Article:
ONS: GDP down by 0.3% in Q4 2012

Estimates present problems for the government.

The ONS has released the preliminary estimates for GDP growth in the fourth quarter of 2012: it fell by 0.3 per cent. That's worse than the OBR/Treasury's forecast of a 0.1 per cent contraction, but the Treasury says the news was "not unexpected".

The OBR will be able to defend its record somewhat, because 0.2 percentage points of the contraction are due to a significant reduction in oil and gas extraction. The ONS explains that this is resulting from "an extended and later than usual maintenance period at the UK’s largest North Sea oil field". Expect a number of commentators to rapidly become experts on North Sea oil, and why the shock should or shouldn't let the chancellor off the hook.

Nonetheless, this represents the only the latest time the OBR has been overly optimistic about GDP projections. Economic forecasts are usually wrong; but they are usually wrong symmetrically. The persistent bias — mathematically, that is — must eventually raise questions about the OBR's model.

The hit to oil extraction led to mining output falling by 10.2 per cent in the quarter, the biggest decline on record, and led to the production sector overall falling by 1.8 per cent — a contraction which was exacerbated by the continued steady contraction in manufacturing, down 1.5 per cent.

The news was less bad in other sectors, but agriculture, forestry and fishing experienced still a contraction of 0.6 per cent, while the service sector was flat. Some of that stagnation in services may be due to some "fall-back" following the Olympic games, as the impact of spending being concentrated on one period comes back to bite. The one top-level sector which experienced growth was construction, where output increased by 0.3 per cent.

The overall contraction presents the strong possibility that the UK is going to have a "triple-dip" recession, if the next quarter is negative as well. Such a sustained period of bouncing between recession and mere stagnation would be unprecedented in recent economic history. Even if we don't have a triple-dip, growth for the whole of 2012 remains exactly flat, and there are no high expectations for growth going in to 2013. We have a corrugated economy, going up and back down periodically, but with a clear — and terrifying — trend of stagnation.

The Chancellor in Davos in 2012. Photograph: Getty Images

Alex Hern is a technology reporter for the Guardian. He was formerly staff writer at the New Statesman. You should follow Alex on Twitter.

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Voters are turning against Brexit but the Lib Dems aren't benefiting

Labour's pro-Brexit stance is not preventing it from winning the support of Remainers. Will that change?

More than a year after the UK voted for Brexit, there has been little sign of buyer's remorse. The public, including around a third of Remainers, are largely of the view that the government should "get on with it".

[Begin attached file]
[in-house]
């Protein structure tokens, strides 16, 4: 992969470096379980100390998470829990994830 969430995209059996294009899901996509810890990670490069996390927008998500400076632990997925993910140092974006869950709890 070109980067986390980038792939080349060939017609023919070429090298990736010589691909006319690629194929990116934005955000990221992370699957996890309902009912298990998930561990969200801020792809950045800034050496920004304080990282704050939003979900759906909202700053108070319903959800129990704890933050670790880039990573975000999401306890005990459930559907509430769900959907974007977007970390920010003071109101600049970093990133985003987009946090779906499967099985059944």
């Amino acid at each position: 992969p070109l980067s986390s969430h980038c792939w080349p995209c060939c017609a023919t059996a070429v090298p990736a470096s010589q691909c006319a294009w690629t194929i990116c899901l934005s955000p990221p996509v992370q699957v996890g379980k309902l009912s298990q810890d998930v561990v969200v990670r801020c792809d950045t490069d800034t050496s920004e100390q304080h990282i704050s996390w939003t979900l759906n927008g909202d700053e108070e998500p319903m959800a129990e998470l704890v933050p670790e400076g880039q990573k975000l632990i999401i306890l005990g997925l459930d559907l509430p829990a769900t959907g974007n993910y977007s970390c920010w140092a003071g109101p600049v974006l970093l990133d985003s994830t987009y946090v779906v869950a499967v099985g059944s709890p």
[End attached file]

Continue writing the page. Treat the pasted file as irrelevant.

But as real wages are squeezed (owing to the Brexit-linked inflationary spike) there are tentative signs that the mood is changing. In the event of a second referendum, an Opinium/Observer poll found, 47 per cent would vote Remain, compared to 44 per cent for Leave. Support for a repeat vote is also increasing. Forty one per cent of the public now favour a second referendum (with 48 per cent opposed), compared to 33 per cent last December. 

The Liberal Democrats have made halting Brexit their raison d'être. But as public opinion turns, there is no sign they are benefiting. Since the election, Vince Cable's party has yet to exceed single figures in the polls, scoring a lowly 6 per cent in the Opinium survey (down from 7.4 per cent at the election). 

What accounts for this disparity? After their near-extinction in 2015, the Lib Dems remain either toxic or irrelevant to many voters. Labour, by contrast, despite its pro-Brexit stance, has hoovered up Remainers (55 per cent back Jeremy Corbyn's party). 

In some cases, this reflects voters' other priorities. Remainers are prepared to support Labour on account of the party's stances on austerity, housing and education. Corbyn, meanwhile, is a eurosceptic whose internationalism and pro-migration reputation endear him to EU supporters. Other Remainers rewarded Labour MPs who voted against Article 50, rebelling against the leadership's stance. 

But the trend also partly reflects ignorance. By saying little on the subject of Brexit, Corbyn and Labour allowed Remainers to assume the best. Though there is little evidence that voters will abandon Corbyn over his EU stance, the potential exists.

For this reason, the proposal of a new party will continue to recur. By challenging Labour over Brexit, without the toxicity of Lib Dems, it would sharpen the choice before voters. Though it would not win an election, a new party could force Corbyn to soften his stance on Brexit or to offer a second referendum (mirroring Ukip's effect on the Conservatives).

The greatest problem for the project is that it lacks support where it counts: among MPs. For reasons of tribalism and strategy, there is no emergent "Gang of Four" ready to helm a new party. In the absence of a new convulsion, the UK may turn against Brexit without the anti-Brexiteers benefiting. 

George Eaton is political editor of the New Statesman.